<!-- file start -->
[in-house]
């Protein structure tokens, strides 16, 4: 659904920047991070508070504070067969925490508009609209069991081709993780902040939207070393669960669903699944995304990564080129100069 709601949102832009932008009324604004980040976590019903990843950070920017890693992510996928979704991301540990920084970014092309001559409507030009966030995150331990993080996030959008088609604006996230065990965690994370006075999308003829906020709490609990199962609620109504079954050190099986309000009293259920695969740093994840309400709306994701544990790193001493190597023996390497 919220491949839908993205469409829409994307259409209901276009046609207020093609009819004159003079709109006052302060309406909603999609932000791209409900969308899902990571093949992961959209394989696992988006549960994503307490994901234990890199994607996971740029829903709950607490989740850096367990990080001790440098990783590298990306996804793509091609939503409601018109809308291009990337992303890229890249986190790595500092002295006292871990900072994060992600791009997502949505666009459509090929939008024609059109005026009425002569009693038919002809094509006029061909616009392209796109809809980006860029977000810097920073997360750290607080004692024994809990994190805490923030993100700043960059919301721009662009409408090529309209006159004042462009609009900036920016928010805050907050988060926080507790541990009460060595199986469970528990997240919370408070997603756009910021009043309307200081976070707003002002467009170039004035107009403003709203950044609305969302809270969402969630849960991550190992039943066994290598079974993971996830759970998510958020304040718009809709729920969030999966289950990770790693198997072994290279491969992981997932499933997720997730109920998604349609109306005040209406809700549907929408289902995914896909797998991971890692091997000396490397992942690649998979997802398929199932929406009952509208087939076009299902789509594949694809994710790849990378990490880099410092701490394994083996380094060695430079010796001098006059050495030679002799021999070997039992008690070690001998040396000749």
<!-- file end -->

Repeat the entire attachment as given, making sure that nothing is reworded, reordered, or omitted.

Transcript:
[in-house]
């Protein structure tokens, strides 16, 4: 659904920047991070508070504070067969925490508009609209069991081709993780902040939207070393669960669903699944995304990564080129100069 709601949102832009932008009324604004980040976590019903990843950070920017890693992510996928979704991301540990920084970014092309001559409507030009966030995150331990993080996030959008088609604006996230065990965690994370006075999308003829906020709490609990199962609620109504079954050190099986309000009293259920695969740093994840309400709306994701544990790193001493190597023996390497 919220491949839908993205469409829409994307259409209901276009046609207020093609009819004159003079709109006052302060309406909603999609932000791209409900969308899902990571093949992961959209394989696992988006549960994503307490994901234990890199994607996971740029829903709950607490989740850096367990990080001790440098990783590298990306996804793509091609939503409601018109809308291009990337992303890229890249986190790595500092002295006292871990900072994060992600791009997502949505666009459509090929939008024609059109005026009425002569009693038919002809094509006029061909616009392209796109809809980006860029977000810097920073997360750290607080004692024994809990994190805490923030993100700043960059919301721009662009409408090529309209006159004042462009609009900036920016928010805050907050988060926080507790541990009460060595199986469970528990997240919370408070997603756009910021009043309307200081976070707003002002467009170039004035107009403003709203950044609305969302809270969402969630849960991550190992039943066994290598079974993971996830759970998510958020304040718009809709729920969030999966289950990770790693198997072994290279491969992981997932499933997720997730109920998604349609109306005040209406809700549907929408289902995914896909797998991971890692091997000396490397992942690649998979997802398929199932929406009952509208087939076009299902789509594949694809994710790849990378990490880099410092701490394994083996380094060695430079010796001098006059050495030679002799021999070997039992008690070690001998040396000749």